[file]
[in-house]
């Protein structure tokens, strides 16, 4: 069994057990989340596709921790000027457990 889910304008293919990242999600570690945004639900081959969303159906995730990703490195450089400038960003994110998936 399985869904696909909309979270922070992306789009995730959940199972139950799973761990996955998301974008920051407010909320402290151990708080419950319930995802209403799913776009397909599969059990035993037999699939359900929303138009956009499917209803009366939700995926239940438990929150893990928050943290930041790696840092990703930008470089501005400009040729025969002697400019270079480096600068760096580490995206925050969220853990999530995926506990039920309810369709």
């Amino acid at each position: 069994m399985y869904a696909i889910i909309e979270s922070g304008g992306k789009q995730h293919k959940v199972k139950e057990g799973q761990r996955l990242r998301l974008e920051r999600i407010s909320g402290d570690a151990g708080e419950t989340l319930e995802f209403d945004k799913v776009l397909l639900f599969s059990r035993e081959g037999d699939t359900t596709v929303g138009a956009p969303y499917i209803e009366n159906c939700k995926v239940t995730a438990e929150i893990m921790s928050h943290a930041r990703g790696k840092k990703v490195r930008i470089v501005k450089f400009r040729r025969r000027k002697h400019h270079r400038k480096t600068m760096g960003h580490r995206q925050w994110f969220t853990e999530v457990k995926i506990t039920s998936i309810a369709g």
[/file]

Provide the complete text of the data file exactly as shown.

[in-house]
């Protein structure tokens, strides 16, 4: 069994057990989340596709921790000027457990 889910304008293919990242999600570690945004639900081959969303159906995730990703490195450089400038960003994110998936 399985869904696909909309979270922070992306789009995730959940199972139950799973761990996955998301974008920051407010909320402290151990708080419950319930995802209403799913776009397909599969059990035993037999699939359900929303138009956009499917209803009366939700995926239940438990929150893990928050943290930041790696840092990703930008470089501005400009040729025969002697400019270079480096600068760096580490995206925050969220853990999530995926506990039920309810369709």
């Amino acid at each position: 069994m399985y869904a696909i889910i909309e979270s922070g304008g992306k789009q995730h293919k959940v199972k139950e057990g799973q761990r996955l990242r998301l974008e920051r999600i407010s909320g402290d570690a151990g708080e419950t989340l319930e995802f209403d945004k799913v776009l397909l639900f599969s059990r035993e081959g037999d699939t359900t596709v929303g138009a956009p969303y499917i209803e009366n159906c939700k995926v239940t995730a438990e929150i893990m921790s928050h943290a930041r990703g790696k840092k990703v490195r930008i470089v501005k450089f400009r040729r025969r000027k002697h400019h270079r400038k480096t600068m760096g960003h580490r995206q925050w994110f969220t853990e999530v457990k995926i506990t039920s998936i309810a369709g």